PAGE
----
I'm not disagreeing Buck, just pointing out the obvious.
Data Warehousing was implemented to retain duplicate (redundant) data.
I had this argument back in the 1980's and 90's.

Norm Dennis

-----Original Message-----
From: midrange-l-bounces@xxxxxxxxxxxx
[mailto:midrange-l-bounces@xxxxxxxxxxxx] On Behalf Of Buck Calabro
Sent: Saturday, 6 October 2012 1:21 AM
To: midrange-l@xxxxxxxxxxxx
Subject: Re: replicating an I-series home-grown application to a .net

On 10/5/2012 11:08 AM, Stone, Joel wrote:

OK I'll bite - could you please share what some of the major gotcha's were
with the home grown replication systems that didn't work so well?

1) The 'two of everything' problem. You have two database schemas, two
development teams, two maintenance schedules, two upgrade schedules, two
management teams with different priorities. From now on, whenever one side
wants to change, the other side will need to be consulted.

2) The 'separate but identical' problem. The actual mechanics of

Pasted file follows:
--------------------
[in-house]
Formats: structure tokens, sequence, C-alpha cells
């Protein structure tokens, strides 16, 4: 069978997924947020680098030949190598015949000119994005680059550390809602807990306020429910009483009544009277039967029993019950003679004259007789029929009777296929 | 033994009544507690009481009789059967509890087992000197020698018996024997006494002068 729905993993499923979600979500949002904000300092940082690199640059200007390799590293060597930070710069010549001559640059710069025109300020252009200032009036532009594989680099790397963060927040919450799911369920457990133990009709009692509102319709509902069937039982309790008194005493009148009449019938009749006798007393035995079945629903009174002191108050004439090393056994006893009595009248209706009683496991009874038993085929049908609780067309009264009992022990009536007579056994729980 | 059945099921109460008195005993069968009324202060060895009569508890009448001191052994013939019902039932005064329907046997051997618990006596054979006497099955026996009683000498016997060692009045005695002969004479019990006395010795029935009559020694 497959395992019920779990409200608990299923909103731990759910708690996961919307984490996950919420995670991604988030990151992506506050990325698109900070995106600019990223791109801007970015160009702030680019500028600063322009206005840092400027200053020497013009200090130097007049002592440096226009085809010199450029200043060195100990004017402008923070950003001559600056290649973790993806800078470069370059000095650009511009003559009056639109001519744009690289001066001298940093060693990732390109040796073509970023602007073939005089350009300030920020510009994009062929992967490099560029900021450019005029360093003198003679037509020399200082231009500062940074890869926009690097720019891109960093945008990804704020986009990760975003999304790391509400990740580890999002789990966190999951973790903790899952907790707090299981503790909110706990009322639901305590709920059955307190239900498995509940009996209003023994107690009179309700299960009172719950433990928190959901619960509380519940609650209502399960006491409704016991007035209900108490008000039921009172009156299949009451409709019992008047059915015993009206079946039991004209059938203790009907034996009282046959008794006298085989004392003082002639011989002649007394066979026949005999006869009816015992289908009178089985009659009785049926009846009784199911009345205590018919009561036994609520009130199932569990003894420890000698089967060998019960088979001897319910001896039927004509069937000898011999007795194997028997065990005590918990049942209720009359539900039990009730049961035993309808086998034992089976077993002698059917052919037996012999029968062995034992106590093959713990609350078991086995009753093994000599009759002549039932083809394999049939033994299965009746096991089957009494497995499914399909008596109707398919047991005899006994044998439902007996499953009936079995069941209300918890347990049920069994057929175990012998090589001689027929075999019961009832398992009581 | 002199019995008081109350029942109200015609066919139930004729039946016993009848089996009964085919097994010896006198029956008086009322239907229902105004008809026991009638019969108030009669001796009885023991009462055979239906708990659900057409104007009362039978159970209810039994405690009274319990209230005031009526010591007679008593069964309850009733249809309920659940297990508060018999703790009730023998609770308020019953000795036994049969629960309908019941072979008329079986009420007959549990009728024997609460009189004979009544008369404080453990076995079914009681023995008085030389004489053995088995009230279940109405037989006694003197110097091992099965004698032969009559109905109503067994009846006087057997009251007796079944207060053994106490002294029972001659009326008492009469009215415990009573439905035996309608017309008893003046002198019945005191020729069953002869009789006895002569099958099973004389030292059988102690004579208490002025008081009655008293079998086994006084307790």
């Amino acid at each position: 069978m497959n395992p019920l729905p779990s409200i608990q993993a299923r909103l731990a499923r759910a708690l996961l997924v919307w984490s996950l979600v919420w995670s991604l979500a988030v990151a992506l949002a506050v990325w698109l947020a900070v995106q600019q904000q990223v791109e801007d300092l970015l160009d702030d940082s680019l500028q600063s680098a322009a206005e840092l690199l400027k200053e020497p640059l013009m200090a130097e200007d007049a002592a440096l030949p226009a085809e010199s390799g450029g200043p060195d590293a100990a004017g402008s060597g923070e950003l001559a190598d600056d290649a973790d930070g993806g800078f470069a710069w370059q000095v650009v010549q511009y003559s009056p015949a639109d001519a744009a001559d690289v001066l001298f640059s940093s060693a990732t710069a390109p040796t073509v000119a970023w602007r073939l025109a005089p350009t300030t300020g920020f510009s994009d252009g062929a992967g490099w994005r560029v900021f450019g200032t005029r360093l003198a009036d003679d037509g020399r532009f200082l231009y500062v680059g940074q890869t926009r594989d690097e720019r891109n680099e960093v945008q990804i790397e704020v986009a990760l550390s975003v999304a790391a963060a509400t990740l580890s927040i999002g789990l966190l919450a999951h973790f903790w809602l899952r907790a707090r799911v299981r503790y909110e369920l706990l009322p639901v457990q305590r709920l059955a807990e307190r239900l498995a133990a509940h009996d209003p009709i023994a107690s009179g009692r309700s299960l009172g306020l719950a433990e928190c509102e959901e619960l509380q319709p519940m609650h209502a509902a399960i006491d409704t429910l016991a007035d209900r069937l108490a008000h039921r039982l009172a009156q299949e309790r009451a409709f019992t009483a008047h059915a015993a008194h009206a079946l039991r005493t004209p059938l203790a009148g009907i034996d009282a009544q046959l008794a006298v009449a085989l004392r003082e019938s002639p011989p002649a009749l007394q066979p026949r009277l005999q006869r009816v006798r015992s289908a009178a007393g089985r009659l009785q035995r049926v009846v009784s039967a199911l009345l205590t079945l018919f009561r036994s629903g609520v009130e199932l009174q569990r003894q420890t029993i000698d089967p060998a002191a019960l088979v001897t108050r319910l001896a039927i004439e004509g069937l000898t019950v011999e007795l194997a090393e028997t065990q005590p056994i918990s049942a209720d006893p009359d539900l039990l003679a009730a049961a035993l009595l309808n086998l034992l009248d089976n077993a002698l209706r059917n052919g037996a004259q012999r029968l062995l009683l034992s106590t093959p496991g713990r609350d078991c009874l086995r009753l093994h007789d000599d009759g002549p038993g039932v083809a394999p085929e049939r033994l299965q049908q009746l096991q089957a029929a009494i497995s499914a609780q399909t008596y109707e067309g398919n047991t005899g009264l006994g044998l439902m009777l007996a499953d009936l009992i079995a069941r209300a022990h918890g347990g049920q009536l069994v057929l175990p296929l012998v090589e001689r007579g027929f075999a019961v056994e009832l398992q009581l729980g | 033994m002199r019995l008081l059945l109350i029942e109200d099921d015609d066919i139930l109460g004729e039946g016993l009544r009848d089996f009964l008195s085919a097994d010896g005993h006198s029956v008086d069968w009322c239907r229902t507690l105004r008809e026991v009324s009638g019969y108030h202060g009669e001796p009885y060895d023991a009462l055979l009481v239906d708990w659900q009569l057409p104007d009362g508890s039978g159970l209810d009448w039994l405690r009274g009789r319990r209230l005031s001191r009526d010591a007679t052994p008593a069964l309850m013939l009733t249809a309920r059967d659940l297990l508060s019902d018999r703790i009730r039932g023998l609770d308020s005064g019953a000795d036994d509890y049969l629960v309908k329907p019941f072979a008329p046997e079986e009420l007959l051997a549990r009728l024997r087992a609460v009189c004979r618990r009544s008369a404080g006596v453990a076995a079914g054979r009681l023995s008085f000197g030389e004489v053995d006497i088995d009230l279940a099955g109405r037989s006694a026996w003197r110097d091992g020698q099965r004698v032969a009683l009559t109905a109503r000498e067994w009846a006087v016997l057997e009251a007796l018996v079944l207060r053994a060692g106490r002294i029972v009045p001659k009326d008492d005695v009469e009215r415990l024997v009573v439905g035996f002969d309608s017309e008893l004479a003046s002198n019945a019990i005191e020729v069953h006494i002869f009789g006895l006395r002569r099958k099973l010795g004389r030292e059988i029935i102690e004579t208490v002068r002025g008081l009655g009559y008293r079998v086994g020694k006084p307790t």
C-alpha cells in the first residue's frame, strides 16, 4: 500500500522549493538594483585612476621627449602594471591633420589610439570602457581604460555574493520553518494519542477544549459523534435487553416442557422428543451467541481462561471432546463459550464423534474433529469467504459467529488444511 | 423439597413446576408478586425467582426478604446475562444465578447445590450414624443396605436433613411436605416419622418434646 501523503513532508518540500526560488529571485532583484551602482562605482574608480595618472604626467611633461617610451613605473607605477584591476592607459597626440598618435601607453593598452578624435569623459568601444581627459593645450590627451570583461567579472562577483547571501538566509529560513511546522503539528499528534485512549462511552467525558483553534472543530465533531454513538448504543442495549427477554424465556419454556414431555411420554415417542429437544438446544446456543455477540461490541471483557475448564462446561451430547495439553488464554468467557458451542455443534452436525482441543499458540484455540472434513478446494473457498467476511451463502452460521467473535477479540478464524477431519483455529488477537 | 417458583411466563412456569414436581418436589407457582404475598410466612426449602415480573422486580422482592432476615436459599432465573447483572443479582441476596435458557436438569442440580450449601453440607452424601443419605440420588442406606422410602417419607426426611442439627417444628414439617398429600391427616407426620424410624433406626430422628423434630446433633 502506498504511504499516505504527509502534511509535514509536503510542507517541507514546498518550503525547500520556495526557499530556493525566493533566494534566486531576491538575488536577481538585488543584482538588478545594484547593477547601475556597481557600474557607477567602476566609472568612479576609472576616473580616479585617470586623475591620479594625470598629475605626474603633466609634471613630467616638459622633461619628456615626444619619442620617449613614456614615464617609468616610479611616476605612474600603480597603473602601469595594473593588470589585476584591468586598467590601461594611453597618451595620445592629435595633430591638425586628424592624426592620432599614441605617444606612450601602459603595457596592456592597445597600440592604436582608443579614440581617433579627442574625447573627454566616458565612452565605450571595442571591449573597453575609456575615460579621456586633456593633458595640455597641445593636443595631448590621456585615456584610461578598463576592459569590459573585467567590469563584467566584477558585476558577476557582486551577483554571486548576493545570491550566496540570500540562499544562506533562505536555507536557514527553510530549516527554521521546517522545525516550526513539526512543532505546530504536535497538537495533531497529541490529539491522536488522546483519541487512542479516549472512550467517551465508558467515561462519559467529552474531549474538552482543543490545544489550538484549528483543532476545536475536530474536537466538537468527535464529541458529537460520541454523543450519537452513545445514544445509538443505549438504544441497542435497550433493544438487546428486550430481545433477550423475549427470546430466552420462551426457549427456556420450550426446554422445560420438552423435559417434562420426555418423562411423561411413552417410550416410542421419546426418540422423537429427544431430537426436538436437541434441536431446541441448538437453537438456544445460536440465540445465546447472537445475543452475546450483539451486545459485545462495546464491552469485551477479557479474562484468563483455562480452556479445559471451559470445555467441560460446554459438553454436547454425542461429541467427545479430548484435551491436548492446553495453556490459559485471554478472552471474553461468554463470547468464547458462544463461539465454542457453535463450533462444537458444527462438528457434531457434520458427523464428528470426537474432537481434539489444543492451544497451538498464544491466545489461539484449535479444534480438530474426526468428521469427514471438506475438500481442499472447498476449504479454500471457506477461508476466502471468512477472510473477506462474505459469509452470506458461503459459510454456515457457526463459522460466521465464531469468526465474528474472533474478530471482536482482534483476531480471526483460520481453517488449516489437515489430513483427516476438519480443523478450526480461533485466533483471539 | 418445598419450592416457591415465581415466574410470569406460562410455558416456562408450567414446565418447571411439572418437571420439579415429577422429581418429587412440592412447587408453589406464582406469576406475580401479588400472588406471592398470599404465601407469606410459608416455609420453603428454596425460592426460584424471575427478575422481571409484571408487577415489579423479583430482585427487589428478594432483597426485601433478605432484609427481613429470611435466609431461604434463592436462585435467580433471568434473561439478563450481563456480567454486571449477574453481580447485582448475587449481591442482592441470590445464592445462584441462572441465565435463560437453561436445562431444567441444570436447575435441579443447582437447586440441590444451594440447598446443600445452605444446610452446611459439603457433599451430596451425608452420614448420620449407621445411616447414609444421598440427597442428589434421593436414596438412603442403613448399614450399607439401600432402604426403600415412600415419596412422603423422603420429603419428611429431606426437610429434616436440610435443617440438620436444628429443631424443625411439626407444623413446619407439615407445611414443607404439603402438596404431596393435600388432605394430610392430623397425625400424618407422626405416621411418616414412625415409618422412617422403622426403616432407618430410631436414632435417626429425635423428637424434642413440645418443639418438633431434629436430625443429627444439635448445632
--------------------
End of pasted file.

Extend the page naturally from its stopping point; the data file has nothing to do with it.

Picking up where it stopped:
synchronising two databases are not trivial. For example, what happens when
SQL Server is offline for backups, or Patch Tuesday or because the breaker
tripped in the server room? Things happen, one of the machines is going to
be unavailable when the other one wants it. This will force you to create a
process to verify that the databases are in sync. Which probably means that
both databases will need to be taken offline. Of course, once you find an
out of sync condition you'll need a process to re-synch.

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